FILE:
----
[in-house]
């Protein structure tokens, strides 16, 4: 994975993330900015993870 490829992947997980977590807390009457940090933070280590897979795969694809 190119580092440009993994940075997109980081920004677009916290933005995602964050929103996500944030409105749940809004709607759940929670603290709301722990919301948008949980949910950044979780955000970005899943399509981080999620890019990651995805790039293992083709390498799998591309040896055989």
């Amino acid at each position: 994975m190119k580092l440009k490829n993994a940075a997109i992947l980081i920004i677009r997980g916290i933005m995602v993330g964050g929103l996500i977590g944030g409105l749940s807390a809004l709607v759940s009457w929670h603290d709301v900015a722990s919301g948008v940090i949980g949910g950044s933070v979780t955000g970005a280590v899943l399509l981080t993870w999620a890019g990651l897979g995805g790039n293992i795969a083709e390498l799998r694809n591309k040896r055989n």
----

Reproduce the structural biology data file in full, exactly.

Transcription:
[in-house]
């Protein structure tokens, strides 16, 4: 994975993330900015993870 490829992947997980977590807390009457940090933070280590897979795969694809 190119580092440009993994940075997109980081920004677009916290933005995602964050929103996500944030409105749940809004709607759940929670603290709301722990919301948008949980949910950044979780955000970005899943399509981080999620890019990651995805790039293992083709390498799998591309040896055989």
């Amino acid at each position: 994975m190119k580092l440009k490829n993994a940075a997109i992947l980081i920004i677009r997980g916290i933005m995602v993330g964050g929103l996500i977590g944030g409105l749940s807390a809004l709607v759940s009457w929670h603290d709301v900015a722990s919301g948008v940090i949980g949910g950044s933070v979780t955000g970005a280590v899943l399509l981080t993870w999620a890019g990651l897979g995805g790039n293992i795969a083709e390498l799998r694809n591309k040896r055989n």